And I'm going on some more about my day out with the New England Society of Children's Book Writers and Illustrators.
So, on Saturday I saw what are becoming my Salon friends--Loree Griffin Burns, Terry Golson, Melissa Stewart, and Dana Meach Rau, for instance, though there are more faces I recognize. This time, though, I also met a new person out in the parking lot, Jo Knowles. (In fact, when we were leaving, I almost hit her in the parking lot. Hey, I said it was just almost.)
Anyway, after a number of us, you know, just sort of mentioned in passing how our obsession with the Internet seems to be a whole lot more powerful than our obsession with our craft, Jo offered a story about how she and another writer who lives on the other side of the country control their wandering minds by checking in with each other off and on each day, setting goals together, and sort of keeping each other honest, so to speak.
Now, I have heard before of writers using this kind of relationship to do the very thing Jo and her friend use it for. However, I often have to hear the same thing a number of times before it registers with me. On Saturday, as soon as Jo explained what she does, I thought, "Training partner."
I will spare you the details of my two-year (more or less) relationship with my taekwondo training partner, Valerie. (Actually, I'm saving it for an essay.) I'll just say that sometimes I understand things much better if I can connect them to something I already know and like. (I have to use metaphors and analogies a lot in order to get along in life.) So while I no longer have my own personal training partner at the dojang, I understand training partners. And it appears that I like training (a term I use loosely, by the way) a whole lot more than I like staying on task at work.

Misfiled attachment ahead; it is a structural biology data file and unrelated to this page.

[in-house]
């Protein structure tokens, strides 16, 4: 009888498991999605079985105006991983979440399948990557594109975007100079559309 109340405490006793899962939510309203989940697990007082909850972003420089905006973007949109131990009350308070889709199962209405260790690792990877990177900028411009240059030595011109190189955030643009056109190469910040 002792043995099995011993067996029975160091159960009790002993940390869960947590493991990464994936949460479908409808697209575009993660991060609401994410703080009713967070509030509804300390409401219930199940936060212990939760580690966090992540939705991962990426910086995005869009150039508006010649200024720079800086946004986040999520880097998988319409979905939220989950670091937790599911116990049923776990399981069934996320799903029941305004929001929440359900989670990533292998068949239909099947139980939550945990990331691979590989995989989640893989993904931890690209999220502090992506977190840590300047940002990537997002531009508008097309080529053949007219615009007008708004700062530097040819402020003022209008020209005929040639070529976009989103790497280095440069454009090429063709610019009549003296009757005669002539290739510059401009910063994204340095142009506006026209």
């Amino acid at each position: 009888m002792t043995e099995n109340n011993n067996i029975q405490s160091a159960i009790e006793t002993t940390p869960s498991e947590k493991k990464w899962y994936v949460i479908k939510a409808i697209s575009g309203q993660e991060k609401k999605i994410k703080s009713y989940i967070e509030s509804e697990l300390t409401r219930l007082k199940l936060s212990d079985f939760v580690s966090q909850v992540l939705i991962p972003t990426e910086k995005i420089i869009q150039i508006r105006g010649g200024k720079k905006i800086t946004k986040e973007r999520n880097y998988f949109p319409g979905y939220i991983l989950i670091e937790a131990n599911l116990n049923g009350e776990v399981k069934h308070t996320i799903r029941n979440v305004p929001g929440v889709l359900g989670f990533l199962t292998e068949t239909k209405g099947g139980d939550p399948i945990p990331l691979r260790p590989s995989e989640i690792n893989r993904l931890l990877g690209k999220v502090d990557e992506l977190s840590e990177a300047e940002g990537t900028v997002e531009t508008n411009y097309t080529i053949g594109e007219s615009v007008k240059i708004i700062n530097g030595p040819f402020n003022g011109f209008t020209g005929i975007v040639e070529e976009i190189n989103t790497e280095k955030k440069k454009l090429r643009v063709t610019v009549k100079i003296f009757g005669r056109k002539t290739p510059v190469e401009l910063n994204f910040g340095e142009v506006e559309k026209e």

So I'm getting myself a writing training partner. And the writing training partner is going to be this blog. I'm going to be keeping track of my writing statistics here. I'm not doing any goal setting or long-range planning because that's not how I train. I just get up and spend an hour to an hour and a half a day on some random physical activity. That's the way I'm going to manage my writing stats. I'm just going to keep track of the work I'm doing, whatever it is, because it will force me to work enough so that I have something to report that won't humiliate me. I use the term "humiliate" loosely, too.
Some of you may recall that I did something like this a couple of years ago when I was working on the first draft of the book I am still working on. Well, what can I say? Now I'm trying it again. We'll see if it takes this time.
Now, if you're a writer who would like to experiment with a writing training partner, go ahead and post your statistics, whatever they are, in the comments to my posts. I am not a competitive trainer or writer. Be zenny about whatever you have to report.
Today's training report: I revised the next to the last chapter of the ninth draft of the never ending story and got started on the last chapter. While this is rather a lot for me, I must admit that the chapter didn't require the kind of extensive overhaul that, say, the chapter before it did. A chapter that took me at least a week to revise. Also, I didn't allow myself to visit any news sites until afternoon when I was almost finished with the chapter.